1. ## Measure Theory Problem

Hi everyone
I cannot find the solution to this problem,
Let A a Lebesgue Measurable Set; Prove that given $\displaystyle 0 \leq b \leq m(A)$ then exists $\displaystyle B \subseteq A$ Lebesgue Measurable such that m(B) = b

Thanks
everk.

2. Originally Posted by everk
Let A a Lebesgue Measurable Set; Prove that given $\displaystyle 0 \leq b \leq m(A)$ then exists $\displaystyle B \subseteq A$ Lebesgue Measurable such that m(B) = b
Let $\displaystyle {\mathstrut\chi}_A$ denote the characteristic function of $\displaystyle A$ (so that $\displaystyle {\chi\mathstrut}_A(t) =1$ if $\displaystyle t\in A$, and $\displaystyle {\mathstrut\chi}_A(t) = 0$ if $\displaystyle t\notin A$). For each real number $\displaystyle x$, let $\displaystyle \displaystyle f(x) = \int_{-\infty}^x\!\!{\mathstrut\chi}_A(t)\,dt = m(A\cap(-\infty,x]).$ Show that $\displaystyle f$ is continuous and use the intermediate value theorem to deduce that there exists $\displaystyle c$ such that $\displaystyle f(c)=b.$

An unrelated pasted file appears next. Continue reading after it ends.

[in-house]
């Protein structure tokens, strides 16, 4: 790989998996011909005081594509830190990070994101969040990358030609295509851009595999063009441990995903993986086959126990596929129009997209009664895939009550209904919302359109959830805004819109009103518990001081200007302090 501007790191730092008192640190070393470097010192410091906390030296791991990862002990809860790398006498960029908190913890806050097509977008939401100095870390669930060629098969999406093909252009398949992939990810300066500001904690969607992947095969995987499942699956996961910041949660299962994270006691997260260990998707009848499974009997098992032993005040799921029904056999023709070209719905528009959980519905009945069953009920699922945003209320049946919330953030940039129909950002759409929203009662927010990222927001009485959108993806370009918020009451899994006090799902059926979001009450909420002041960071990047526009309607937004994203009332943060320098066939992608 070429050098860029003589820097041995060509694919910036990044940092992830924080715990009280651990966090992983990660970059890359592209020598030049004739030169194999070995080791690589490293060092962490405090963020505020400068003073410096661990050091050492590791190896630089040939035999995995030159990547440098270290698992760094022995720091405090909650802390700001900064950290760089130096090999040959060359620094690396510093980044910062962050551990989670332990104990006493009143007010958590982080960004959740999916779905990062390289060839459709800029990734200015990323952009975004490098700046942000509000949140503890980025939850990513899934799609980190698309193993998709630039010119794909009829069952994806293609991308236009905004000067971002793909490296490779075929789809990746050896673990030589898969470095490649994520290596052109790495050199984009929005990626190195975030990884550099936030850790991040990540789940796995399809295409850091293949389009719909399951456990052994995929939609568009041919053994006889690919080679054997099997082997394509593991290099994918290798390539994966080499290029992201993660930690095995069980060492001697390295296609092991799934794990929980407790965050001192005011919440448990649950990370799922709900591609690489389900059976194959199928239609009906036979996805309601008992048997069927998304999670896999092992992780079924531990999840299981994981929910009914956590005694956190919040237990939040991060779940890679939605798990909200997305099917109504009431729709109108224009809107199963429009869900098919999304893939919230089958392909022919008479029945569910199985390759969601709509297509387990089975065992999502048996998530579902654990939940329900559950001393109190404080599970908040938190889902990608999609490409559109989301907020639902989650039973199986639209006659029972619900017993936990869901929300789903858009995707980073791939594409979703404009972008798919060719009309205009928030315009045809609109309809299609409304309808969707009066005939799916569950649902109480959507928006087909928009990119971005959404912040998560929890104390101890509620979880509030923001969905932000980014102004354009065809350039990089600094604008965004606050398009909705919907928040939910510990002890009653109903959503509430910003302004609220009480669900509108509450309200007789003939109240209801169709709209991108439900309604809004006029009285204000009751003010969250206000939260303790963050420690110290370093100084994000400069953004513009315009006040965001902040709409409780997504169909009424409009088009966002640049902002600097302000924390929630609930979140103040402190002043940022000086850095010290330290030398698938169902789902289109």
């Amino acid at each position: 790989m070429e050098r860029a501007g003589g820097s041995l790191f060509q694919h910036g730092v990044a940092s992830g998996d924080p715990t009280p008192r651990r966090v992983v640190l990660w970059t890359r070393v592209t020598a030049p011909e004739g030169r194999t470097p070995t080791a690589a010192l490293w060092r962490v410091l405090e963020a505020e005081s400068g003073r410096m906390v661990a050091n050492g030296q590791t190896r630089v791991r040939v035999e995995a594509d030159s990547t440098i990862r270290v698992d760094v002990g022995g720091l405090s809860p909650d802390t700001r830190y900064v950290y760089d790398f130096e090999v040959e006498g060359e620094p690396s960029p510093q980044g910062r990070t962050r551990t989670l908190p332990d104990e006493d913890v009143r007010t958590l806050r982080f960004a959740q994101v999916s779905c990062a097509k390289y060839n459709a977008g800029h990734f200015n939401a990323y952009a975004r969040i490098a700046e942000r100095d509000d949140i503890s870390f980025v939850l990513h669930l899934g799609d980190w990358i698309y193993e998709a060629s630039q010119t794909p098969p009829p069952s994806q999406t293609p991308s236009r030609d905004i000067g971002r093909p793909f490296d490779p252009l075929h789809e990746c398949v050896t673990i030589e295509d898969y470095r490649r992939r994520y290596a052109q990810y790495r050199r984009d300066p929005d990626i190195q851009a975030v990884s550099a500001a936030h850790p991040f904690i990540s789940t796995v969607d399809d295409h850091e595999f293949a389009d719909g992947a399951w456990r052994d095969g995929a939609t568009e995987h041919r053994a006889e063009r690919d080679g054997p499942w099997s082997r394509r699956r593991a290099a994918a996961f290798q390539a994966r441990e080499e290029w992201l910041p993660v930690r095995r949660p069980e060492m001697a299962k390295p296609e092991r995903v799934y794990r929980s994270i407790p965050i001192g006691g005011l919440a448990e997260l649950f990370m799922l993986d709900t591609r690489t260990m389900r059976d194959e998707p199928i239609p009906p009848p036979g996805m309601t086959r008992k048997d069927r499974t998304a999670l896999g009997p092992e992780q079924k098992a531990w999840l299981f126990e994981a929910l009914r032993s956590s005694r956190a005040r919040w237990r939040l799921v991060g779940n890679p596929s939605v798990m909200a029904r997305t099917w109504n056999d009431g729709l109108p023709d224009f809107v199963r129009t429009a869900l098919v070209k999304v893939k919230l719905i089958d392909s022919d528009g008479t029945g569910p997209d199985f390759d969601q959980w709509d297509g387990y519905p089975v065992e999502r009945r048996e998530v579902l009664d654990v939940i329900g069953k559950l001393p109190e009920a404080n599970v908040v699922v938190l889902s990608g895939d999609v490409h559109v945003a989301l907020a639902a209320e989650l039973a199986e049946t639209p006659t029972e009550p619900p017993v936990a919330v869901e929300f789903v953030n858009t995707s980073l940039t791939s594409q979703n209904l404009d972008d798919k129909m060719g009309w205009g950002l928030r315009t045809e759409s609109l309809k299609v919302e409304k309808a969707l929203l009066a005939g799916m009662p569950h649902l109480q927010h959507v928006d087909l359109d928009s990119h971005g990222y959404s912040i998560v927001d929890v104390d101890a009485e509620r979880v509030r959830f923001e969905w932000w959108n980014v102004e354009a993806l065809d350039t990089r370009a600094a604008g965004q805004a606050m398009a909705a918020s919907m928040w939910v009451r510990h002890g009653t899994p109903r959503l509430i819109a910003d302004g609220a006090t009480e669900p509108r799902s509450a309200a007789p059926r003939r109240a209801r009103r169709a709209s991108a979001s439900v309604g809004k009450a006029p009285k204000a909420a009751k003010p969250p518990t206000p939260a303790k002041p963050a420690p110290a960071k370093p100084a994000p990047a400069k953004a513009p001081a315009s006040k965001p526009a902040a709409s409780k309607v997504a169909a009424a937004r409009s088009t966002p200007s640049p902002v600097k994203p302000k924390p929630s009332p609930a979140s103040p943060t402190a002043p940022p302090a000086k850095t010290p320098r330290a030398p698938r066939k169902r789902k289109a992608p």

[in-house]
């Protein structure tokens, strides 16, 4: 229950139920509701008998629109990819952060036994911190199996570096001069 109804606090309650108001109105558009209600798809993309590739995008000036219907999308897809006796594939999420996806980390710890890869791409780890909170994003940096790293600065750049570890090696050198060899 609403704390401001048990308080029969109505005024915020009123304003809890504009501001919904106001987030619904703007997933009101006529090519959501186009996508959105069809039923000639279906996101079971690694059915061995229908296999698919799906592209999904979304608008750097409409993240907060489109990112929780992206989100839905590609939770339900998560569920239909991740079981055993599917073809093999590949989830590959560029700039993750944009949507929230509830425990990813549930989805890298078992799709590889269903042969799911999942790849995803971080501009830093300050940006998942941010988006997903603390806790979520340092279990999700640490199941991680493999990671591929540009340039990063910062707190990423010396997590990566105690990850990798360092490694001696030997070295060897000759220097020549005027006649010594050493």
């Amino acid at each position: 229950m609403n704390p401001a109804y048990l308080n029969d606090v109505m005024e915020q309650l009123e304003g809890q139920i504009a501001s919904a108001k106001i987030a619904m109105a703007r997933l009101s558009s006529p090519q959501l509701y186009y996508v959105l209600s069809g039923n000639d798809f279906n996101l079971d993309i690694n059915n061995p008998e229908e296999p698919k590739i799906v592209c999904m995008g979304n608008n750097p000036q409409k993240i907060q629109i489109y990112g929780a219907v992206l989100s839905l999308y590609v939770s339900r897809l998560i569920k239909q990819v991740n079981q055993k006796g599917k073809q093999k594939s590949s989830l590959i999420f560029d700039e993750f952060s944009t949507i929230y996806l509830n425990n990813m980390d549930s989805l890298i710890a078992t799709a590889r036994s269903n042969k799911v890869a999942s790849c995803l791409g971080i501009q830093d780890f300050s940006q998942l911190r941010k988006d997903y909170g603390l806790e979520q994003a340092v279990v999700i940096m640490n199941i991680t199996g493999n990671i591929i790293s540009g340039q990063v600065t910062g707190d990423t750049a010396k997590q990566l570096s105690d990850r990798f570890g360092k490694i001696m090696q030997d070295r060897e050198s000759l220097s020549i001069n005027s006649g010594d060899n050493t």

3. Does that work if $\displaystyle A=(-\infty, 0)$?

4. Originally Posted by Bruno J.
Does that work if $\displaystyle A=(-\infty, 0)$?
It will certainly need a bit of adjustment if $\displaystyle m(A) = \infty$. I think that you would then have to start by looking at $\displaystyle \displaystyle\int_x^X\!\!{\mathstrut\chi}_A(t)\,dt$, which can be made arbitrarily large if $\displaystyle x$ is small enough and $\displaystyle X$ is large enough. Then reduce $\displaystyle X$ until the integral reaches the value $\displaystyle b$.